“What does this mean?!!” Barbara Wainman, a senior external affairs aide, asked the group to no answer.
By the time Trump cut off imports, the agency had already given the green light for three elephant trophies from Zambia, Craig Hoover, head of the FWS’s international affairs team, told Sheehan.
While the public and media struggled to determine how much weight Trump’s decree carried on the elephant trophy decision, so too did his staff.
For weeks, employees grappled with what next was expected of them, and what they should do about the reversal of the ban — which by that point had been formally submitted to the Federal Register.
Shire at one point drafted a media response that appeared to officially walk back the proposal, blaming the change on the political unrest in Zimbabwe.
“Following the civil unrest there and the resignation today of President Mugabe, we have revised our determination on the importation of hunted elephant and lion trophies from Zimbabwe,” the memo read in part.
The memo never saw the light of day. Instead the administration absconded from making any formal statements, pointing instead to Trump and Interior Secretary Ryan Zinke’s tweet as a formal response.
An Interior Spokesperson said the agency does not comment on tweets.
Shire, spokesperson for FWS, said it is routine for the department to draft public statements that are not ultimately used. He would not comment on the level of communication between the White House and the department during the period.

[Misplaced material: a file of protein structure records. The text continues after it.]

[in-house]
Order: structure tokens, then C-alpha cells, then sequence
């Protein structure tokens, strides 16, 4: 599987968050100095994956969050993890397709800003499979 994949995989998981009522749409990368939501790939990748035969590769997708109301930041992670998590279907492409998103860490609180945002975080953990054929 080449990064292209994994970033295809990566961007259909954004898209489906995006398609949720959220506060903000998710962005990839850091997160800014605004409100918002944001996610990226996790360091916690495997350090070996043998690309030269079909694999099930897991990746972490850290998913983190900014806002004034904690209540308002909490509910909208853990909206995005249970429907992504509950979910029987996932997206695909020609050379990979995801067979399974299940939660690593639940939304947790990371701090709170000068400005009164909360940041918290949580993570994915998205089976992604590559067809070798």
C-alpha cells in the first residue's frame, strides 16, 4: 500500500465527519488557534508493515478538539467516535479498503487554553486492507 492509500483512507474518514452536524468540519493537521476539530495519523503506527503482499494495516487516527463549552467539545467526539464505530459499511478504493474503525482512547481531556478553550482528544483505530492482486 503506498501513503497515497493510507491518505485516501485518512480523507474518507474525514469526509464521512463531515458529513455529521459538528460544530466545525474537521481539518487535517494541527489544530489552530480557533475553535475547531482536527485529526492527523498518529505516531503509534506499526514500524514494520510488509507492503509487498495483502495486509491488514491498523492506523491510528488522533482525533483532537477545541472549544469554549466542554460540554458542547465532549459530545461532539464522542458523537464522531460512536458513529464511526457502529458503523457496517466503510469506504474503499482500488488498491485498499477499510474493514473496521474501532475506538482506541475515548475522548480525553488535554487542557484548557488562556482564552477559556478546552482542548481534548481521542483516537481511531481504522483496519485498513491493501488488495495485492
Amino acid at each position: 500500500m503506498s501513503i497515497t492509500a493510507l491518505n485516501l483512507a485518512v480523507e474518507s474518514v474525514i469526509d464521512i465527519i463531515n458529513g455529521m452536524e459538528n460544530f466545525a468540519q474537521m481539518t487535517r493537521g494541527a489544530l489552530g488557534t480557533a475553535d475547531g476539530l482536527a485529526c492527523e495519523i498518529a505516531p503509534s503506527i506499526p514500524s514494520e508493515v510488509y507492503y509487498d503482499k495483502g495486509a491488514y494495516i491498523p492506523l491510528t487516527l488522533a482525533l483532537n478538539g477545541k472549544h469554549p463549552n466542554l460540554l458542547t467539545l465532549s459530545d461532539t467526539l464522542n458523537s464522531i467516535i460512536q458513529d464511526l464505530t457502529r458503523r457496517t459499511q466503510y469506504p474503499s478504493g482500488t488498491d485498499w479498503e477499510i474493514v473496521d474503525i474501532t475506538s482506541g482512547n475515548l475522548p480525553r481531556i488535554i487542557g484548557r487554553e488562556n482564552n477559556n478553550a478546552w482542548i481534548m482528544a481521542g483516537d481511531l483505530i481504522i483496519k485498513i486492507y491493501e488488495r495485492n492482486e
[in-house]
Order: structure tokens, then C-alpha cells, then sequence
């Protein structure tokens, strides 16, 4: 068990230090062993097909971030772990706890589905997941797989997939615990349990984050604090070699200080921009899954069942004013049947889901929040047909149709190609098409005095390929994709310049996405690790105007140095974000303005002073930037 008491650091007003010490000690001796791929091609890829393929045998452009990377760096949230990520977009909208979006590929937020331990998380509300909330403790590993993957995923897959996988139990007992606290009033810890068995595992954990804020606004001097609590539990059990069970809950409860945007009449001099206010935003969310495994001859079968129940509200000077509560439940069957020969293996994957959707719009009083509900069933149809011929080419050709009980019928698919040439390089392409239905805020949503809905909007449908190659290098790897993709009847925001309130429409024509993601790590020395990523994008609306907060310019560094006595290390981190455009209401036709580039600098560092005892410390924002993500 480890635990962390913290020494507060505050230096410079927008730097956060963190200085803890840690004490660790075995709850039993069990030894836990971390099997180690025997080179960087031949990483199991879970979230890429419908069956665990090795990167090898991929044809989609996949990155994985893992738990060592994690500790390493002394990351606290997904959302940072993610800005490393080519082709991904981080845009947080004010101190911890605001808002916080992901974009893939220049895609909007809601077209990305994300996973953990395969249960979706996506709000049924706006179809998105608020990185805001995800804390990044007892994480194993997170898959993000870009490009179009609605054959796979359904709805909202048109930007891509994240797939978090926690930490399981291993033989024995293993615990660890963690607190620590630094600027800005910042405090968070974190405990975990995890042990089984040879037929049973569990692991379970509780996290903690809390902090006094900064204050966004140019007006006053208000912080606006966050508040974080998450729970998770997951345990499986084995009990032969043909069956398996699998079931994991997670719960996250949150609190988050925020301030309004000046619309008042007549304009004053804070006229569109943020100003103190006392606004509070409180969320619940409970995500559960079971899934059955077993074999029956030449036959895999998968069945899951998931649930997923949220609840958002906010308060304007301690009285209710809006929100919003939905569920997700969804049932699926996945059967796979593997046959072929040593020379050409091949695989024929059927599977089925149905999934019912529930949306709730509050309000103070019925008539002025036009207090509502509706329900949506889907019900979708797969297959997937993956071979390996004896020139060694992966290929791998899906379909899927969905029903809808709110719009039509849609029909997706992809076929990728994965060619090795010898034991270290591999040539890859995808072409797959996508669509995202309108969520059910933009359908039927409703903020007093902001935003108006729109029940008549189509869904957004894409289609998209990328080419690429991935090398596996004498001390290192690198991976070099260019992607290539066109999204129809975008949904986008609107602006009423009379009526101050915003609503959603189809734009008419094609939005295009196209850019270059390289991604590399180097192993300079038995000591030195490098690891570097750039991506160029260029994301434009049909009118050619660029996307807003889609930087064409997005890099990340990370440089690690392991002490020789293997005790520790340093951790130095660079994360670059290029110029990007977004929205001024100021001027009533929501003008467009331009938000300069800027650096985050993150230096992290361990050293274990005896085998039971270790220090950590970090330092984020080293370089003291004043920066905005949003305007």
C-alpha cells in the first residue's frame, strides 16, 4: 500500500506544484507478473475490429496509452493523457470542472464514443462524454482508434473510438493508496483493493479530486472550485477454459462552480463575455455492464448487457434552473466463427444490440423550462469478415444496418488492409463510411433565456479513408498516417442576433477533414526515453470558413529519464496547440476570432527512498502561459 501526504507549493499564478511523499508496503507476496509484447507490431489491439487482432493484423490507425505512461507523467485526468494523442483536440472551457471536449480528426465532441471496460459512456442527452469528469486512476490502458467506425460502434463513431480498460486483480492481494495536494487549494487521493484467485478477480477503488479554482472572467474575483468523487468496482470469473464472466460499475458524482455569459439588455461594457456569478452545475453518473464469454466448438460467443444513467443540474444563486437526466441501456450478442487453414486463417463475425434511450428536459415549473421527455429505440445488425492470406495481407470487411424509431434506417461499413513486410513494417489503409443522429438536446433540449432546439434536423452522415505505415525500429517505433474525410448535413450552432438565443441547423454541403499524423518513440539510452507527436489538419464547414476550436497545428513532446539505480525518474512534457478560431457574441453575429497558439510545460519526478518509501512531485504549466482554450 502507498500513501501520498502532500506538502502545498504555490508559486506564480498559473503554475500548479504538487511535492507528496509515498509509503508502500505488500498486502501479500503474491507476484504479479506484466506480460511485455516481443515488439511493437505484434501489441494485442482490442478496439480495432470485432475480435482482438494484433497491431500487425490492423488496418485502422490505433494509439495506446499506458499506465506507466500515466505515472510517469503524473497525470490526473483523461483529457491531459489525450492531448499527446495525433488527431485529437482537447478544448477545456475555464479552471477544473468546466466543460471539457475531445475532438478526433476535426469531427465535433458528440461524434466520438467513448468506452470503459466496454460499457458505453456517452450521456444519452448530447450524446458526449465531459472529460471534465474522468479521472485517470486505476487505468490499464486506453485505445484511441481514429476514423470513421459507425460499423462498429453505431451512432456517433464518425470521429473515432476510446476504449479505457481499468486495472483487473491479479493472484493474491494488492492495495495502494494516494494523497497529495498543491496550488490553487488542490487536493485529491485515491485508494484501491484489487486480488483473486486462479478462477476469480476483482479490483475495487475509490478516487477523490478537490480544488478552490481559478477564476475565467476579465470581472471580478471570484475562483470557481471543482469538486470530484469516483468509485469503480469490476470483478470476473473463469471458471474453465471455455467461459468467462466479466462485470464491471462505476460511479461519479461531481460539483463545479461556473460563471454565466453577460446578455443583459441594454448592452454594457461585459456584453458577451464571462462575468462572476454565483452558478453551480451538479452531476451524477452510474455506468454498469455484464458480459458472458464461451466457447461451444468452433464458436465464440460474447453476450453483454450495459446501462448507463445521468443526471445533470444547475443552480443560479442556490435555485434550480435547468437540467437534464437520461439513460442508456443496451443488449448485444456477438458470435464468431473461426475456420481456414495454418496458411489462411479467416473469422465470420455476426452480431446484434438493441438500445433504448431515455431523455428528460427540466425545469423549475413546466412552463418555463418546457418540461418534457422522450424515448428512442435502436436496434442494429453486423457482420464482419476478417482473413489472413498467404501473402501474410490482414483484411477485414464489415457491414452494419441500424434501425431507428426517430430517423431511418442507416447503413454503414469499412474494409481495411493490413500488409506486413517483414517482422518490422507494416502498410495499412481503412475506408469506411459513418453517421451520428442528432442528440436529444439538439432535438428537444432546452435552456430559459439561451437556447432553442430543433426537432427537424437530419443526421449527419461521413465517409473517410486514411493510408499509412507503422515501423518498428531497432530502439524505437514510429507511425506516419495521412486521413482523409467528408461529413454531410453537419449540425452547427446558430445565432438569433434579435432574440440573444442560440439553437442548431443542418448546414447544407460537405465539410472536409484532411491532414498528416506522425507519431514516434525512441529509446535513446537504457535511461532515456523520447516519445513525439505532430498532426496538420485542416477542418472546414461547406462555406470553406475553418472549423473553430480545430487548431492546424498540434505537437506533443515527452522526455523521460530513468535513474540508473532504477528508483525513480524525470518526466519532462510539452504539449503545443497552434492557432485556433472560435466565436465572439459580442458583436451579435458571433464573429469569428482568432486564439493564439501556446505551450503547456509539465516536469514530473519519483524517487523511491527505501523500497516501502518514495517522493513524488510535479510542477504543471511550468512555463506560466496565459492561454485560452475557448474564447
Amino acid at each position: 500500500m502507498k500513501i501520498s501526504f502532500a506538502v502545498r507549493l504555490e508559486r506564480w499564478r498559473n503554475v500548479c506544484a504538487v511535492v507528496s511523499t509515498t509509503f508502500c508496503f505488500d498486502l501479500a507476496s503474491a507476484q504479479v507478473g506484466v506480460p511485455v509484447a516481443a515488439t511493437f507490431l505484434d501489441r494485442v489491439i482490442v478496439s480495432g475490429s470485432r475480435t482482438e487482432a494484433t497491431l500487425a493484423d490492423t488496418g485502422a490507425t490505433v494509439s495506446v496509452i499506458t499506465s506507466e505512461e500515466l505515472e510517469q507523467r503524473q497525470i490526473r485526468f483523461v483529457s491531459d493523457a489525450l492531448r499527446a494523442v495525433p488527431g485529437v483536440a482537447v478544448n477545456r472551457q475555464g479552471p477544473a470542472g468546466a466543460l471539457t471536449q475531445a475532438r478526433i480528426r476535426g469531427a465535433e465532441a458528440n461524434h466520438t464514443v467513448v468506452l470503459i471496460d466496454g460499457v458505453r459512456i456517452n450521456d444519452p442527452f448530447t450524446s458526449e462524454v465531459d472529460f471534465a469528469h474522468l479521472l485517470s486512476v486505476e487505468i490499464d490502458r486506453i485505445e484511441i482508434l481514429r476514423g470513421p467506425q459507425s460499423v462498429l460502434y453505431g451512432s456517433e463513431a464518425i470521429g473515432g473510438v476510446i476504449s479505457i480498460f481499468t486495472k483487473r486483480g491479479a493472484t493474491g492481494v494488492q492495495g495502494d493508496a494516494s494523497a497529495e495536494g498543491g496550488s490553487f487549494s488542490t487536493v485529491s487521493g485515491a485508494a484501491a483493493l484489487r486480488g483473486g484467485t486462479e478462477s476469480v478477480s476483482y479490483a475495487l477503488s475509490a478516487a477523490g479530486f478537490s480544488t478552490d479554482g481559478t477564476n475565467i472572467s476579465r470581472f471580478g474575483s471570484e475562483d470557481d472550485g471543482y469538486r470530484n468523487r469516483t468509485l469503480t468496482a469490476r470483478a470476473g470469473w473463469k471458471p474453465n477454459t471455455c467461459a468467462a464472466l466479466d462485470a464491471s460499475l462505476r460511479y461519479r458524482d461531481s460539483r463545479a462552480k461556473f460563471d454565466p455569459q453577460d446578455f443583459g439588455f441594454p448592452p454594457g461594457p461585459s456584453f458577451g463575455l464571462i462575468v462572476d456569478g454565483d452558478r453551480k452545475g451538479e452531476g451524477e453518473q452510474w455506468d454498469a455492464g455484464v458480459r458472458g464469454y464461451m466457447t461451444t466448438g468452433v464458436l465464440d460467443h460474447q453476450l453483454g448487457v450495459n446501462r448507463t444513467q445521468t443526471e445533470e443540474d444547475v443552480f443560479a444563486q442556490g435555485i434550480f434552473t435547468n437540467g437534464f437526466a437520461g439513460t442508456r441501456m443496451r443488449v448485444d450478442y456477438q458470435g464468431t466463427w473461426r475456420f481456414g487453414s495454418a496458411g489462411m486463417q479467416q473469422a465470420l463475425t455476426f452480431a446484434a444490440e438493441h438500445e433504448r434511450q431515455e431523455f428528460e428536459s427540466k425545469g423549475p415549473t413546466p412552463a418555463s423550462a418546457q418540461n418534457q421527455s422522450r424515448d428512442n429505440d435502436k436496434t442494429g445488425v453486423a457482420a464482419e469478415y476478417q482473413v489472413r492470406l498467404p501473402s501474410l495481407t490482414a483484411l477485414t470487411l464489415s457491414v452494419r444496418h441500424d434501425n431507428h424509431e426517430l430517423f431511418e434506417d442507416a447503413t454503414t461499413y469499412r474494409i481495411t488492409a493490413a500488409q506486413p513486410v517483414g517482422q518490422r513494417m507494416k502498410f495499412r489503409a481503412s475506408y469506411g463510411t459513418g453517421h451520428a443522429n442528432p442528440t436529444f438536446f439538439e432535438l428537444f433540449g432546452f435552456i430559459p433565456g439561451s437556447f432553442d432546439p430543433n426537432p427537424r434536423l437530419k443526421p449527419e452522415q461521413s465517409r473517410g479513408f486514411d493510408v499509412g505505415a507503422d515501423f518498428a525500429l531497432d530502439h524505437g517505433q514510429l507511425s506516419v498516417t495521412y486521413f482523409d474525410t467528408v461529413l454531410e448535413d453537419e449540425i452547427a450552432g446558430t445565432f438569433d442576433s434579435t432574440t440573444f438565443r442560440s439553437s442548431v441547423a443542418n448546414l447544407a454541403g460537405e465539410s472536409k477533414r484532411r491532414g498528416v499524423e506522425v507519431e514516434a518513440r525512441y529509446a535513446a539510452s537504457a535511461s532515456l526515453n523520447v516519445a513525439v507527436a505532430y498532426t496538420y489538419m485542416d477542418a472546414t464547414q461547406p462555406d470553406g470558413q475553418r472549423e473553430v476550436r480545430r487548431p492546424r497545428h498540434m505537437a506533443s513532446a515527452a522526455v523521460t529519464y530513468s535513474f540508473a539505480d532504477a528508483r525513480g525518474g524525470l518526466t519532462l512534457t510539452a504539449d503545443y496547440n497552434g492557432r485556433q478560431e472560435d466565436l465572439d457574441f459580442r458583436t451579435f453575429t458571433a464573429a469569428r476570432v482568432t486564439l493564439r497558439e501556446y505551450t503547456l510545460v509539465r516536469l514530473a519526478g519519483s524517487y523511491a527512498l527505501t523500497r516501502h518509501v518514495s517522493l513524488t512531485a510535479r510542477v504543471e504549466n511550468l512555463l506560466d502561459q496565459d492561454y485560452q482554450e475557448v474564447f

Finally, in March, FWS said it would review all applications to import animal trophies on a “case by case” basis and repeal all of its previous findings that trophy imports from particular countries would “enhance” conservation.
Paul Todd, a senior attorney in the Natural Resources Defense Council’s nature program, said it comes as little shock to see how disorganized the process over elephant trophies was.
“It seems to be the commonplace case that a Trump tweet will catch whatever part of our government completely off-guard,” said Todd, whose group opposes elephant trophy hunting. “And in this case, it was contradictory to where the FWS was wanting to head, in large part because they were doing the bidding of the trophy hunting industry.”
The emails also shed light on the at times close relationship and easy access leaders of hunting groups had with top FWS staff and how they worked to influence policy.
Nearly two weeks before the elephant trophy controversy, John Jackson, president of pro-trophy hunting group Conservation Force, sent an email to Sheehan and Zinke with a copy of a petition his group had formally sent to FWS asking for them to amend Endangered Species Act (ESA) regulations for elephants and lions.
The 4(d) rules are the legal basis by which hunters can obtain permits to import animal parts to the U.S. The permits are meant to prove that killing an animal abroad provides conservation benefits.